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How fat-free food is making you fat

By Dhruv Gupta
Last updated on: December 04, 2014 13:32 IST
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Don't fall for the fat-free fad. Eat healthy, manage portion control, stick to natural foods and exercise. This the only way you can lose weight and keep it off, says Dhruv Gupta

How fat-free food is making you fat

A packet of diet namkeen can be approximately 450 calories for 100 gm. Just because it's roasted doesn't make it low in calories. In fact, health experts warn that 'fat-free' foods may cause more problems than they claim to solve.

Have you noticed most people that you see eating 'fat-free' food are usually the ones that are overweight. If fat free foods really helped you lose weight then why would there be 300 million overweight people in this country? Now that's food for thought.

Fat makes the food delicious. If you took fat out from the food it would taste bland and insipid. If people were given a choice to eat between tasteless food and tasteful food they will, without doubt, pick the food that had flavour. Keeping this in mind it would be very difficult for companies to get people to pay for tasteless food.

So now the question is how to make the food tasty without its fat content. By obviously adding a lot of chemicals! This comes with added problems.

First people tend to eat more of 'fat free' foods because psychologically they feel they can do this without putting on weight. But while they indulge on these they are also consuming lots of chemicals used as substitute for fat that are definitely not good for your body.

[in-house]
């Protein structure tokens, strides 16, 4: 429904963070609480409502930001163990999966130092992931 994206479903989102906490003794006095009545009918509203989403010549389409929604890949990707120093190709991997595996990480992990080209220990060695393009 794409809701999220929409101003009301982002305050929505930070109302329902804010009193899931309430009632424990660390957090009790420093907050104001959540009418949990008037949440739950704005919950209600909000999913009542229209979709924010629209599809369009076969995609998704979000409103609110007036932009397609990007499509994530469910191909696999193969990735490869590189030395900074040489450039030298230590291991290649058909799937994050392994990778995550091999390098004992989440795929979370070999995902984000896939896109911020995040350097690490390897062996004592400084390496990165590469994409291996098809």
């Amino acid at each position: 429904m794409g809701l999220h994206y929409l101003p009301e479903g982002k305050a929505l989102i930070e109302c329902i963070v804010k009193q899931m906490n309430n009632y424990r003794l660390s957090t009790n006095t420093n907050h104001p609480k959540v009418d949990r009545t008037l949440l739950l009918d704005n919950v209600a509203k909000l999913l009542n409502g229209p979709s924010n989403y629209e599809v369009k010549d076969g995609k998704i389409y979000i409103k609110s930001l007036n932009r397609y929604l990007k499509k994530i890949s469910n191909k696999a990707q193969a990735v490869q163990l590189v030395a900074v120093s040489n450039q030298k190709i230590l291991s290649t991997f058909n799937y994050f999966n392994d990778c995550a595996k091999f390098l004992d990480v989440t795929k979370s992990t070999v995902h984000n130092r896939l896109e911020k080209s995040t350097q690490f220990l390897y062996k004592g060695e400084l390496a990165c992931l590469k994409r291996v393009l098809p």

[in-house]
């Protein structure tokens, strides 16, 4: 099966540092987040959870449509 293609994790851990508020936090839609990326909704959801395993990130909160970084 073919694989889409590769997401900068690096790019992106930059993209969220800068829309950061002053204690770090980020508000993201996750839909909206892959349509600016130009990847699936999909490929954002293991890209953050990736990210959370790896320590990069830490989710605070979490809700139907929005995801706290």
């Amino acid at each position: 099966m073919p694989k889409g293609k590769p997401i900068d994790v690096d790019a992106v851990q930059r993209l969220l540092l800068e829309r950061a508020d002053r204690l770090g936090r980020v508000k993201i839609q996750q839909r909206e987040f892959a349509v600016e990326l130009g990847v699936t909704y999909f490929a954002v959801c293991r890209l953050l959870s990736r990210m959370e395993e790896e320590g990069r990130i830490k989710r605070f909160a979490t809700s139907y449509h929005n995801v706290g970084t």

Most food products today seem to have 'fat-free' version. Supermarket shelves are full of 'fat-free' products these days.

'Just because a product is labelled 'fat-free' or 'low-fat' doesn't mean it's healthier or even lower in calories.'

What does 'fat-free' really mean?

For a product to be fat free, it must contain less than 0.5 gm of fat per serving. This is all very well if we eat the stated serving size of that food, say one cookie. But if we consume more than one cookie, it technically ceases to be fat free.

Besides, statistically speaking, when you eat low fat or fat free foods you chew down 25 to 44 per cent more calories than when foods are labelled as regular fat, according to latest research.

Basically you might have cut down on your fat intake but you have increased your calorie intake by switching to fat free products.

Remember, fat free doesn't always mean calorie free.

For example: a packet of diet namkeen can be approximately 450 calories for 100 gm. Just because it's roasted doesn't make it low in calories. In fact, health experts warn that 'fat-free' foods may cause more problems than they claim to solve.

Next time read the calorie intake of the food item before buying it.

Practical piece of advice: eat healthy, manage portion control, stick to natural foods and exercise. This the only way you can lose weight and keep it off.

Photograph: pengrin™/Wikimedia Commons

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